The last three times your boss called you into his office, it was to praise your work and give you new responsibilities. But today, her disapproval makes it feel like she’s considering firing you. How does her next meeting request make you feel?
Or what about those final-round candidates you’re considering hiring—if the last two people you brought onboard were duds, will you go with the safe bet or the risky one?
If you’re anxiety-prone, the choices you make in the future may be skewed by past burns—and science backs those nerves up. Anxious people are more prone to making bad decisions, according to research out this week from UC Berkeley.
In a study meant to gauge “probabalistic decision-making skills”—the ability to use past events to make future choices—researchers asked participants to choose between two shapes in a game. One of the shapes would deliver a shock; the key was in keeping track of which shape most frequently shocked them, and avoiding it. Sometimes the shape wouldn’t shock them for long stretches. Sometimes it would zap them frequently, without warning.
Those who identified as “extremely anxious” at baseline struggled with adjusting to the changes. Their pupils also didn’t dilate as efficiently as the less-anxious participants, a signal that new information wasn’t getting through.
“Their choices indicated they were worse at figuring out whether they were in a stable or erratic environment, and using this to make the best choices possible,” lead researcher Sonia Bishop said in a press release. The hope is that these findings are clues into our brain wiring that might advance treatment for the 40 million anxiety-disorder sufferers in the U.S. In the meantime, here’s how you can manage better decisions despite anxiety.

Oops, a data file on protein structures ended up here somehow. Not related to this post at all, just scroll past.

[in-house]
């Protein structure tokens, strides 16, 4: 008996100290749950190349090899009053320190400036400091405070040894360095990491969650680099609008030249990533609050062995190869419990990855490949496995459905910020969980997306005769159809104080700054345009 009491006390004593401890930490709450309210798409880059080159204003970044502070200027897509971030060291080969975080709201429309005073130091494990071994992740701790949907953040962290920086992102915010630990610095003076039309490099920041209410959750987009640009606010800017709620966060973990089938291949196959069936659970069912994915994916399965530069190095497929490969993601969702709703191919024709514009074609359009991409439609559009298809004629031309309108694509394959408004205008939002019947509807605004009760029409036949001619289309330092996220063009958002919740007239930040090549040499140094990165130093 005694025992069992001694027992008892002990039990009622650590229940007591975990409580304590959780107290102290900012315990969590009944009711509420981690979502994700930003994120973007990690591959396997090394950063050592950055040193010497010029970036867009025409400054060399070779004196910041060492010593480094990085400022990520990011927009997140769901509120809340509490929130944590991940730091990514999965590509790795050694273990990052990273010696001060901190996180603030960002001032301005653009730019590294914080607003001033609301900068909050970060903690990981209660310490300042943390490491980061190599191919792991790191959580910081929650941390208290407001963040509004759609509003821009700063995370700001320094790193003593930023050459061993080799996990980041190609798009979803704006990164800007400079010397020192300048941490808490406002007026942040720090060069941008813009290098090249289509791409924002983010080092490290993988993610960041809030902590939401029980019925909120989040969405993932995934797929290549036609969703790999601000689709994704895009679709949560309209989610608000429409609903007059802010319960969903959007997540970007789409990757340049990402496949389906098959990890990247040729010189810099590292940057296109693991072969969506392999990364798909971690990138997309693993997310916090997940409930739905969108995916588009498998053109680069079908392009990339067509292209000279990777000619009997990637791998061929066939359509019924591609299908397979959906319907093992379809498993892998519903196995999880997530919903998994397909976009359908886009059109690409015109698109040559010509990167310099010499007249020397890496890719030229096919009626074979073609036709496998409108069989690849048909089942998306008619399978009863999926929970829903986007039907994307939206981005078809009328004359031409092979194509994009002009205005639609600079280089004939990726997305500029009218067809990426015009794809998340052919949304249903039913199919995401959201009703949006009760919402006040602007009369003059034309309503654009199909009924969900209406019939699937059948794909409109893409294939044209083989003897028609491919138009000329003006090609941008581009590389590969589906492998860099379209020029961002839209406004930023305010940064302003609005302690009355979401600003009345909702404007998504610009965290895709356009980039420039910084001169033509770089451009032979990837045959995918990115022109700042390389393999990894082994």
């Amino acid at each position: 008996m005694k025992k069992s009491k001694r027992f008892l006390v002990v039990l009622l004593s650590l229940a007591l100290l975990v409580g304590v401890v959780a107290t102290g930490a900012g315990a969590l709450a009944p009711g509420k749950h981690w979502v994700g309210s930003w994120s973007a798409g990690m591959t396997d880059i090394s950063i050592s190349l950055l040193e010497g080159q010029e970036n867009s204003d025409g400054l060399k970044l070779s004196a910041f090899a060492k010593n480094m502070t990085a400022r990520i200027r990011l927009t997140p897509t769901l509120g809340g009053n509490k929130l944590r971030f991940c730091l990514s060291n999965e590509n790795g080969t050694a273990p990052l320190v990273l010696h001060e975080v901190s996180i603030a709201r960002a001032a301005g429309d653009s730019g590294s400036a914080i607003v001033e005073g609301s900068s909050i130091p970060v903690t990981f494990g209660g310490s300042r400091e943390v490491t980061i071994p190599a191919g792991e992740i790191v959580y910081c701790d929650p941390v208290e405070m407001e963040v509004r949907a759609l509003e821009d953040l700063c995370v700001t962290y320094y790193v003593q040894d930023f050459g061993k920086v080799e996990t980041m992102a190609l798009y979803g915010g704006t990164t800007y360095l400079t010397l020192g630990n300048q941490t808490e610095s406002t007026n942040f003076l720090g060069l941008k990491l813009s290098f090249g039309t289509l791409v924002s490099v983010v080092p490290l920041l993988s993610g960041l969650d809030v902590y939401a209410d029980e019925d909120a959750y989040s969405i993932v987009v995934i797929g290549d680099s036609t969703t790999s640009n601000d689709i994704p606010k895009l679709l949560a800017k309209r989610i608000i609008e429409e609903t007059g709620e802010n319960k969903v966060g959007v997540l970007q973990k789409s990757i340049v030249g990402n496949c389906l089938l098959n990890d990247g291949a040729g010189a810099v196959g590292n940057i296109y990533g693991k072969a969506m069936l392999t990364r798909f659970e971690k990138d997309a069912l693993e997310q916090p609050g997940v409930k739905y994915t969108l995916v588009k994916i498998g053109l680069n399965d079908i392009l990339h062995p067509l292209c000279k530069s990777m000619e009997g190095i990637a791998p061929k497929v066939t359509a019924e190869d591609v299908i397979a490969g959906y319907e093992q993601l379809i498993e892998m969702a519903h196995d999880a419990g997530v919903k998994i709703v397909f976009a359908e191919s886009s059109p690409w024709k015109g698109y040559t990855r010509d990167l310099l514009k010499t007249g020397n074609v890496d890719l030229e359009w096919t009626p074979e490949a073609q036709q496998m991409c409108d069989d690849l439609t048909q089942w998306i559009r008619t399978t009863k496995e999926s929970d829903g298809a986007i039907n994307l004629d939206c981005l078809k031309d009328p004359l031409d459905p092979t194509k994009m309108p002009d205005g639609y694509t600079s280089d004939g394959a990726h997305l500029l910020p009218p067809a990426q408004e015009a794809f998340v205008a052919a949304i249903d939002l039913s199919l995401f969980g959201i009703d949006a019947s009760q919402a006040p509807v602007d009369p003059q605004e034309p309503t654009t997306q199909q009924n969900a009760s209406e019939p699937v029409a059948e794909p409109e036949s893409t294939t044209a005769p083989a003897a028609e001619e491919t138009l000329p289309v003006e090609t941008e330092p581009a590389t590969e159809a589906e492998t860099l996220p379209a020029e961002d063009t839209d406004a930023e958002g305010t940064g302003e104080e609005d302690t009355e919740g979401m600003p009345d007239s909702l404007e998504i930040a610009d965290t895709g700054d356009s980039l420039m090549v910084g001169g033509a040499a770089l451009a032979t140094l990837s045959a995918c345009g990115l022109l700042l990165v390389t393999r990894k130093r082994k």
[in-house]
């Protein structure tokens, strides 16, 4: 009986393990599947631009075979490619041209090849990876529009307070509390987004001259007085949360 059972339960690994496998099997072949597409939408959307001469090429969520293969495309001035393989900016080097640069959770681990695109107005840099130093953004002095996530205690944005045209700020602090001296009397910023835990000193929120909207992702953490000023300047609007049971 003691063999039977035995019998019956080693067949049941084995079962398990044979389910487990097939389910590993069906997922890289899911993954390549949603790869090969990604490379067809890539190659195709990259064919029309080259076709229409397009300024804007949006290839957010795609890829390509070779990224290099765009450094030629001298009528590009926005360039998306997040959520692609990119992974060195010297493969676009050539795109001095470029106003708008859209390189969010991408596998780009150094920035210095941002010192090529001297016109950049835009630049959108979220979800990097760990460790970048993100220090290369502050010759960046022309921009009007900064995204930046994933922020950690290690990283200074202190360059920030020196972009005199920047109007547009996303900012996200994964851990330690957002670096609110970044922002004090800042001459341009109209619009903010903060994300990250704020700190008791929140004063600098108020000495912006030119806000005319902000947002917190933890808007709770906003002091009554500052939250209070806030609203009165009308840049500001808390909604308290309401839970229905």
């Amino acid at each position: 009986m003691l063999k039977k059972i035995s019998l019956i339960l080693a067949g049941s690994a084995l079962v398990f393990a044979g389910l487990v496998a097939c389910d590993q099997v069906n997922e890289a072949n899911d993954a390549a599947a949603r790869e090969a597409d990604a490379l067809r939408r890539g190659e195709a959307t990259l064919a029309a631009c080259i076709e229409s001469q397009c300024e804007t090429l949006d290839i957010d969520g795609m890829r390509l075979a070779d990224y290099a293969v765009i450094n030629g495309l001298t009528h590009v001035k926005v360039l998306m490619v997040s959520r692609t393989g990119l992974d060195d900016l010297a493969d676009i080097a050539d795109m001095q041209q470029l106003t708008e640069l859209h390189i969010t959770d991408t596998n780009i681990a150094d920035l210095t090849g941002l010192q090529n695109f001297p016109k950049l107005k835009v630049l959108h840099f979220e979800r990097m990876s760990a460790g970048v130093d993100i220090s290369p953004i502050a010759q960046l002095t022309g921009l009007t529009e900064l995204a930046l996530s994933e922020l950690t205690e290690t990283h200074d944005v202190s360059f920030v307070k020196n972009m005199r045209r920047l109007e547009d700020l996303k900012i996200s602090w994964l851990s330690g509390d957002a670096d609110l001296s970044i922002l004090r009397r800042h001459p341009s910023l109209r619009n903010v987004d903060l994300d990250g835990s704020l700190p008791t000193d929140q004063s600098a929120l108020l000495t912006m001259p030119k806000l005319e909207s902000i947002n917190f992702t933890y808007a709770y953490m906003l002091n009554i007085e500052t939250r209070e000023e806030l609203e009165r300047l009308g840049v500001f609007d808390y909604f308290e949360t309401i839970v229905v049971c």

Be aware of what’s happening. Ask yourself, “What’s causing me to feel this way?” advises Jeremy Yip, a research scholar at the University of Pennsylvania.
Make it positive. If you’re feeling anxious about something specific, like a job interview or big decision, think of the butterflies as excitement. Focus on the positive side, and remember that nerves mean you’re encountering something new and important, rather than difficult or overwhelming.
View it as a good thing—in mild doses. Anxiety disorders are a different story—they can be debilitating. But mild cases of anxiety might make you a better leader, says Scott Stossel, editor of The Atlantic. “Too little anxiety, and you will not perform at your peak. . . . Too much anxiety, and you will not perform well,” he told Fast Company. “But with just the right amount of anxiety, enough to elevate your physiological arousal and to focus your attention intensely on the task . . . you’ll be more likely to deliver a peak performance.”